Journal of Postgraduate Medicine
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Year : 2000  |  Volume : 46  |  Issue : 2  |  Page : 108-9  

Isolated tuberculous hepatic abscess in a non-immunocompromised patient.

DD Balsarkar, MA Joshi 
 Department of Surgery, Division of Surgical Gastroenterology, L. T. M. Medical College, Sion, Mumbai - 400 022, India., India

Correspondence Address:
D D Balsarkar
Department of Surgery, Division of Surgical Gastroenterology, L. T. M. Medical College, Sion, Mumbai - 400 022, India.


A 38 years old female presented with pain in the epigastrium, jaundice and fever since one and half month. The computerised tomographic scan of the abdomen revealed a multiloculated abscess of the left lobe of liver. The pus drained from the liver abscess at laparotomy showed acid fast bacilli on microscopy. A detailed search failed to identify any other focus of tuberculous infection. The case has been reported for the rarity of isolated hepatic tuberculous abscess and its presentation with jaundice, a rare feature, and to highlight the importance of microscopic or culture diagnosis in a suspected case of pyaemic abscess.

How to cite this article:
Balsarkar D D, Joshi M A. Isolated tuberculous hepatic abscess in a non-immunocompromised patient. J Postgrad Med 2000;46:108-9

How to cite this URL:
Balsarkar D D, Joshi M A. Isolated tuberculous hepatic abscess in a non-immunocompromised patient. J Postgrad Med [serial online] 2000 [cited 2023 Sep 28 ];46:108-9
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Full Text

Tuberculous liver abscess is rare and when present is usually associated with the focus of infection in the lung or in the gastrointestinal tract[1] or is associated with an immunocompromised state. Isolated hepatic tuberculous abscesses are very rare[2]. The diagnosis has been difficult in most instances and usually made at post-mortem[1]. In this report, we describe a rare case of isolated tuberculous liver abscess.

  ::   Case reportTop

A 38-year-old woman presented with history of pain, swelling in the epigastrium, associated with low grade fever, anorexia, weight loss and jaundice since six weeks. A computerised tomographic (CT) scan of abdomen revealed a 10 cm X 10 cm multiseptate abscess in the left lobe of liver for which a CT guided aspiration of 400 cc of yellow coloured pus was done. The patient was started on third generation cephalosporin and aminoglycoside with the provisional diagnosis of pyaemic liver abscess. Despite this treatment, the patientís symptoms worsened. A repeat CT scan of the abdomen showed a refilling of left lobe liver abscess. With this the patient was referred to us. There was no positive history of tuberculosis or contact with patient with tuberculosis.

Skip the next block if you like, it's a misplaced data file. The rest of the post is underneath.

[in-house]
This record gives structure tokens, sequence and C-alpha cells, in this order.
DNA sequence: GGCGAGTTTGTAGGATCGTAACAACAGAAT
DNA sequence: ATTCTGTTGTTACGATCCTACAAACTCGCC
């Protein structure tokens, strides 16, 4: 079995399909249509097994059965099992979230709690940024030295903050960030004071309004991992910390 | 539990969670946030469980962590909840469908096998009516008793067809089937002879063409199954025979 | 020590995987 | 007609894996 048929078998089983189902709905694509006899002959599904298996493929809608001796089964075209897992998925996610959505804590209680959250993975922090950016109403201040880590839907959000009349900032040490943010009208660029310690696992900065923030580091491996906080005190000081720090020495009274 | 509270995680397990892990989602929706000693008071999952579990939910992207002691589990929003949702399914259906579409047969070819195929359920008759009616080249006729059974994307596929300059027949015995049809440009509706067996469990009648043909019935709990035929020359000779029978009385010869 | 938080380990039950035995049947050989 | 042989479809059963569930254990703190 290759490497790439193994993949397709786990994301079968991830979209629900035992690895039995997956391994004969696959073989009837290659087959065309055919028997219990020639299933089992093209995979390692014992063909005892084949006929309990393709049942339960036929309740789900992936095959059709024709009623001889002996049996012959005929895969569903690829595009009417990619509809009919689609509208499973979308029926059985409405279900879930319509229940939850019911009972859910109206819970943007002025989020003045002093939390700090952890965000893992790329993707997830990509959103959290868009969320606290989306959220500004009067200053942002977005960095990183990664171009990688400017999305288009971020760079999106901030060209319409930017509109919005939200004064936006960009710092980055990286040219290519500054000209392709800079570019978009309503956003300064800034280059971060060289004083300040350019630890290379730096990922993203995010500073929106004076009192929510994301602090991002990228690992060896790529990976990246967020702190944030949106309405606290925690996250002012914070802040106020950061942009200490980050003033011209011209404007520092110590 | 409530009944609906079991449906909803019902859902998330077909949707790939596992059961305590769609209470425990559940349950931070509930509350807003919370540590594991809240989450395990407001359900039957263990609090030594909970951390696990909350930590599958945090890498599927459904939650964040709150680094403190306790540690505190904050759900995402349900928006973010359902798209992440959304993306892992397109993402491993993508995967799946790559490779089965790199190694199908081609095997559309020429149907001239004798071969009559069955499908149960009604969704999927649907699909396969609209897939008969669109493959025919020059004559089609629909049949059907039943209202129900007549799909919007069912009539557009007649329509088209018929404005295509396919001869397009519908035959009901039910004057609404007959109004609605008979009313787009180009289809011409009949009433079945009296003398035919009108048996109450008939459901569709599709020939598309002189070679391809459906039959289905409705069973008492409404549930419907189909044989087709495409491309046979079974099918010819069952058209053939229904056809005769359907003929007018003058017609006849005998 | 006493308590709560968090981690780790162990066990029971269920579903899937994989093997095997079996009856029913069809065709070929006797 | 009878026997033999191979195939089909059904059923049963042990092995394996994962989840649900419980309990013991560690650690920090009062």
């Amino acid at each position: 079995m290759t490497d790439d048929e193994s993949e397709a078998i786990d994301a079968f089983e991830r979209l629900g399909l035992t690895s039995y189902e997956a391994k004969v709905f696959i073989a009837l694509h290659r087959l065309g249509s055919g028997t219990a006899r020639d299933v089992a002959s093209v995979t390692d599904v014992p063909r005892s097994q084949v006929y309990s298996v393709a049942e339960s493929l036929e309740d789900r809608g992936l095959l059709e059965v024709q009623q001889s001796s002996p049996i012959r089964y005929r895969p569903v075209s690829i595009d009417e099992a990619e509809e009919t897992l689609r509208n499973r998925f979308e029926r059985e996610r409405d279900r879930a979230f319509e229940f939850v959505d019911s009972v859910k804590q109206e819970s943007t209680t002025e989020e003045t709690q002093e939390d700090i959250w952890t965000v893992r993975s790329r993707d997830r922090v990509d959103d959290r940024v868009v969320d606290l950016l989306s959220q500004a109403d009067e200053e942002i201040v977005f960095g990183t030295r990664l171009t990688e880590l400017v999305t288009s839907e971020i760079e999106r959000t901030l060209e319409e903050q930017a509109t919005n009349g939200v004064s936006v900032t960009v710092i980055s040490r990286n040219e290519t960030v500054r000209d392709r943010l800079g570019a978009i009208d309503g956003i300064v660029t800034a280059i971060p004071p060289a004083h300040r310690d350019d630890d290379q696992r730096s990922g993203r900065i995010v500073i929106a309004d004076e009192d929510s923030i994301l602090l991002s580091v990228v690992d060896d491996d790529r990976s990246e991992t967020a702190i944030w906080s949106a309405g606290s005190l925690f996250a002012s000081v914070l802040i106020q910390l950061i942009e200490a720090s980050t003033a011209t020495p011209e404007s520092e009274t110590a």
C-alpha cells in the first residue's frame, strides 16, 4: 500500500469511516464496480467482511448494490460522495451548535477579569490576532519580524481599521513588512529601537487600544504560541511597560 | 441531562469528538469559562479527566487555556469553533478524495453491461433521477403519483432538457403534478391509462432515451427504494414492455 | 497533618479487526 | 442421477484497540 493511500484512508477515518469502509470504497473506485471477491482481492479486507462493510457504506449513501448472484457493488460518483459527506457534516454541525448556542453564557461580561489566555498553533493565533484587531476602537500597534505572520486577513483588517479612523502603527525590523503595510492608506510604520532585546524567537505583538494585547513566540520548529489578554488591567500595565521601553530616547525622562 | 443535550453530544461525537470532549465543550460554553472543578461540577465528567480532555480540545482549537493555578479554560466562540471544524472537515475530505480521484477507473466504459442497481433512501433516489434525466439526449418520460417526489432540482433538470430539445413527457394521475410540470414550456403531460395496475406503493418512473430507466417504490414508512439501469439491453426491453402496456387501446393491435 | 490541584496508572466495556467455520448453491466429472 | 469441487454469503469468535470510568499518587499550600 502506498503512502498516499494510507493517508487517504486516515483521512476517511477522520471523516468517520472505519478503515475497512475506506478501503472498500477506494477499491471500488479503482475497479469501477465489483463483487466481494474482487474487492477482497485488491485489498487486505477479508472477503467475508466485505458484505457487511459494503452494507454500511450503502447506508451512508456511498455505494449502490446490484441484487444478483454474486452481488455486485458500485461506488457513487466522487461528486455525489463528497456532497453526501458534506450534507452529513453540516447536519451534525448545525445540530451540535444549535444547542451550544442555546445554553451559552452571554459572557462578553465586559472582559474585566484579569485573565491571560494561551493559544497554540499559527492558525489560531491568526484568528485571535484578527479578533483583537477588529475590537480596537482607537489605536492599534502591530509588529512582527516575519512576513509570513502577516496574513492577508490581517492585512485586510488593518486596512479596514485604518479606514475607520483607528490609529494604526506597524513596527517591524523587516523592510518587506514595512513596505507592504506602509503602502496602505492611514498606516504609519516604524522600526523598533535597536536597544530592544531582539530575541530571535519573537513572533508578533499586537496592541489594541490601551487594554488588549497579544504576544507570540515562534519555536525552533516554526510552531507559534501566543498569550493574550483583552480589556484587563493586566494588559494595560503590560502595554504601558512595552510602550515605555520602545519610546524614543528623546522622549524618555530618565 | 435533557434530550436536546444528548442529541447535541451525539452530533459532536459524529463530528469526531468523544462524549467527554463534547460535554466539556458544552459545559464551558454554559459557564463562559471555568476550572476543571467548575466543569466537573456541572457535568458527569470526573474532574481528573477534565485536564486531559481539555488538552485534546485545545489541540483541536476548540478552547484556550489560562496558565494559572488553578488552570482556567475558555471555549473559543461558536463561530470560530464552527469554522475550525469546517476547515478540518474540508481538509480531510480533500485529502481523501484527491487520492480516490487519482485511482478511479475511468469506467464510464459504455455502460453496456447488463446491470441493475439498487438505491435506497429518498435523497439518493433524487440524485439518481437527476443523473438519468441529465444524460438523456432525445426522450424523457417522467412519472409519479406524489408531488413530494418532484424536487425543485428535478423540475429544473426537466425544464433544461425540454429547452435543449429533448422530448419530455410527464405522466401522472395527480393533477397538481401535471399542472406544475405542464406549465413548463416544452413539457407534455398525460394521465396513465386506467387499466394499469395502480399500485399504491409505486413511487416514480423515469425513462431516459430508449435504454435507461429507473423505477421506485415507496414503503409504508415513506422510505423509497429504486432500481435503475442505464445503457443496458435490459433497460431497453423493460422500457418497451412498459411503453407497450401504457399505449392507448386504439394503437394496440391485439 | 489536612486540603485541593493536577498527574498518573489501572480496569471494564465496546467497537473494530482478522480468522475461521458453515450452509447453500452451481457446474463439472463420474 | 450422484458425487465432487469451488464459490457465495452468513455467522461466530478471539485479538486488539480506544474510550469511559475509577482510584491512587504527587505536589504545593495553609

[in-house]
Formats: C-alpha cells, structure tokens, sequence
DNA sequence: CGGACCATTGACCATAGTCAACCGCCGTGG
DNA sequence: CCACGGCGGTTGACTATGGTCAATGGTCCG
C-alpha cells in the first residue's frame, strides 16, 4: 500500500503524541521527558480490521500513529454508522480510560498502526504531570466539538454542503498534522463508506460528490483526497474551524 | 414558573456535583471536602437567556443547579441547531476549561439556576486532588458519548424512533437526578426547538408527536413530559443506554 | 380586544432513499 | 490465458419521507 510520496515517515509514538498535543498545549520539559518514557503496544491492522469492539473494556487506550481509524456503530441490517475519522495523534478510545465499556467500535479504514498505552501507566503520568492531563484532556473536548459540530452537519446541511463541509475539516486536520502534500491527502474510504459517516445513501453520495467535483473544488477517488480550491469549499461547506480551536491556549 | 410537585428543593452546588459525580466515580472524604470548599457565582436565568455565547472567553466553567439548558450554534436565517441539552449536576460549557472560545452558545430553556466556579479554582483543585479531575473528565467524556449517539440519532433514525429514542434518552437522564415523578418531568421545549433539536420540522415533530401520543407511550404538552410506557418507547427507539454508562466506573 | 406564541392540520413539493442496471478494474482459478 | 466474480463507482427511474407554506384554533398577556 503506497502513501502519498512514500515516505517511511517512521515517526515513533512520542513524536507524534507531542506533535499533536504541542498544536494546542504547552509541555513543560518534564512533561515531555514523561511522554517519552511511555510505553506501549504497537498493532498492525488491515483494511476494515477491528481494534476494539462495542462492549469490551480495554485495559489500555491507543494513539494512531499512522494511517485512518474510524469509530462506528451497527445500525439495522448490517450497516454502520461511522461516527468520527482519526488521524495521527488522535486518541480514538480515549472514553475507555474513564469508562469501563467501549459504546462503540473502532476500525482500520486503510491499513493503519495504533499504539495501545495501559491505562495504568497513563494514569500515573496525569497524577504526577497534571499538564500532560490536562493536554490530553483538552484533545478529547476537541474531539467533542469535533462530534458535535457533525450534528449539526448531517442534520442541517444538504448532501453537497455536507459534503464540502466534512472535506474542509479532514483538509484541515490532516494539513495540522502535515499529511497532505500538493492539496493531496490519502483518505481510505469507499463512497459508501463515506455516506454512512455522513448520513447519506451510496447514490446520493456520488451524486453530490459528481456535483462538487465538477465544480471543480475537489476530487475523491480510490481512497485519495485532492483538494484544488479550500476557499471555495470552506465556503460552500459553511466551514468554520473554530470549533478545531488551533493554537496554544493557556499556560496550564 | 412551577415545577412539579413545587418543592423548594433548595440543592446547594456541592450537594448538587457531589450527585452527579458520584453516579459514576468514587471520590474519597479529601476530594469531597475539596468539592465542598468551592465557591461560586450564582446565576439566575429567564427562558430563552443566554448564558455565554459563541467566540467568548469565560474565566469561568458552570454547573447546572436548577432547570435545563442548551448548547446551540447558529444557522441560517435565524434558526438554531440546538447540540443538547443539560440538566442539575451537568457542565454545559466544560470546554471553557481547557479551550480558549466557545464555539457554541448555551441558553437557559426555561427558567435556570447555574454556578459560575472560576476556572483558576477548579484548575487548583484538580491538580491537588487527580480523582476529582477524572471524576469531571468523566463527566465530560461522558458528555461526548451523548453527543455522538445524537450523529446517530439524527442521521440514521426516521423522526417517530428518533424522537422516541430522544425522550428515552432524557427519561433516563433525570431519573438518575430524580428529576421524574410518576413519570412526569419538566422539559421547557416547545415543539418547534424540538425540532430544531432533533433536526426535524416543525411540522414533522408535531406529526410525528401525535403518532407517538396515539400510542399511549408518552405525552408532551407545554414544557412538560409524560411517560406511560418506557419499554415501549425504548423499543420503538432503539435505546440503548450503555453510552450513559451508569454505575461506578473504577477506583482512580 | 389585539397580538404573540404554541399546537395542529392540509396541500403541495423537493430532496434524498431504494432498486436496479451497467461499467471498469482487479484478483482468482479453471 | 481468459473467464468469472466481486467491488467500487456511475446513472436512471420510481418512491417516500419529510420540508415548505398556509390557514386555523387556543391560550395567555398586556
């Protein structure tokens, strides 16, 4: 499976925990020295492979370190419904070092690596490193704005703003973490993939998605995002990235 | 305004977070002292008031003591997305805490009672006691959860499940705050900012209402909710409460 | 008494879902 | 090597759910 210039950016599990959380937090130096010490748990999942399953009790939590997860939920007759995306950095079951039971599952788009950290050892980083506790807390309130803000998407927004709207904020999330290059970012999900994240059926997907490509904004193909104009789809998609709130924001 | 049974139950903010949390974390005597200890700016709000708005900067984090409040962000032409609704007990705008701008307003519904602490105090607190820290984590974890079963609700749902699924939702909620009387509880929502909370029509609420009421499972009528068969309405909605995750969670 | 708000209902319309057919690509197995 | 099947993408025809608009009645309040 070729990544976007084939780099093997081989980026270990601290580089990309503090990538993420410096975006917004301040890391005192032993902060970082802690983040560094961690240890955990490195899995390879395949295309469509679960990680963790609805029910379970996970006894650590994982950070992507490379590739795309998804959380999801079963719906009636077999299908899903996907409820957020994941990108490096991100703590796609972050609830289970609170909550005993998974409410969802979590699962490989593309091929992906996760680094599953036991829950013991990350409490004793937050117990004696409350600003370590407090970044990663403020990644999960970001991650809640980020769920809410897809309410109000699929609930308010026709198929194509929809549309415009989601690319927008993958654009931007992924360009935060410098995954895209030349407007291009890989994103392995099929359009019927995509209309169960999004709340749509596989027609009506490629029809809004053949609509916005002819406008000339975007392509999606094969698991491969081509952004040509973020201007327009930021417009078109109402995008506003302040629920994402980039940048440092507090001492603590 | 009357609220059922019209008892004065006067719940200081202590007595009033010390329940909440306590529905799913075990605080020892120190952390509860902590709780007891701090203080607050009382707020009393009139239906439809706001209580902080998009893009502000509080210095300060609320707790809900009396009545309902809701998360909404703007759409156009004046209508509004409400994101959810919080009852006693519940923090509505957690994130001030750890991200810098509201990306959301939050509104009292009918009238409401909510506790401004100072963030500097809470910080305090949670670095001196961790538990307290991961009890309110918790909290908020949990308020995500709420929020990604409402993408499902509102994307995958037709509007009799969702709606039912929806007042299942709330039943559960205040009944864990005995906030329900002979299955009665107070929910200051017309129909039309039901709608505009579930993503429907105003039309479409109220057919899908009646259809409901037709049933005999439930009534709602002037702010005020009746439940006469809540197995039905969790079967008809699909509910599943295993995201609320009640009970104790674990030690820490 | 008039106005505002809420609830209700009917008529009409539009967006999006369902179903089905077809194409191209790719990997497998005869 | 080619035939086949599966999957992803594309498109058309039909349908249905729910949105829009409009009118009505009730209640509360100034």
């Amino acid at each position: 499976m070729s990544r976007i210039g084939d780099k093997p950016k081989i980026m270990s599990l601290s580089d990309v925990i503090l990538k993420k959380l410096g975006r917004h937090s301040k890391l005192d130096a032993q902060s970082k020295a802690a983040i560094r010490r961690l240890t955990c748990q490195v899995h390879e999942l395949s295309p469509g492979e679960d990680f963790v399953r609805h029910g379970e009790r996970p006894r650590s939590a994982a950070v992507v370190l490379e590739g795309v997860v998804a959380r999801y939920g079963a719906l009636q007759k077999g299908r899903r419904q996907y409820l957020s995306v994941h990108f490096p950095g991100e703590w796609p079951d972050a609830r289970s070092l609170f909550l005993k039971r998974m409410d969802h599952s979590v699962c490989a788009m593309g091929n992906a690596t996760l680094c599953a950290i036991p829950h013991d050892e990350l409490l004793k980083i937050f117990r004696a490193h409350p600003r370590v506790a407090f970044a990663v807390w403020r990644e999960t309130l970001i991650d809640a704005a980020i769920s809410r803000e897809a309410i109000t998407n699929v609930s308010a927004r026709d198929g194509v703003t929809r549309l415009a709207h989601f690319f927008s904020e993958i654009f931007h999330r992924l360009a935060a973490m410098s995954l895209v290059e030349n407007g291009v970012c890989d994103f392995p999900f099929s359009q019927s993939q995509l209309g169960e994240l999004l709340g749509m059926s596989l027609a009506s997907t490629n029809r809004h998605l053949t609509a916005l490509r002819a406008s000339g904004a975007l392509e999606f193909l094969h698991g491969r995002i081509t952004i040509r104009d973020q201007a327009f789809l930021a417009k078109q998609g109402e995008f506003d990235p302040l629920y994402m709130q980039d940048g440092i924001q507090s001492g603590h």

On examination, there was a 5 cm X 4 cm tender epigastric lump. The routine haematology investigation showed haemoglobin of 9.4 gms%, white blood cell count of 13000 cmm and an erythrocyte sedimentation rate of 61 mm at the end of one hour. The liver functions were deranged showing a total bilirubin of 4.2 mg%, direct bilirubin of 2.6 mg%, serum glutamic oxaloacetic acid transaminase value of 780 IU, serum glutamic pyruvate transaminase value of 1020 IU, serum alkaline phosphatase 123 IU, and the prothrombin time of 13.6 seconds with a control of 10.1 seconds. ELISA for HIV and hepatitis B surface antigen tests were negative. Chest skiagram and abdominal CT scan did not reveal lesions suggestive of tuberculosis. The prothrombin time was corrected by administration of vitamin K.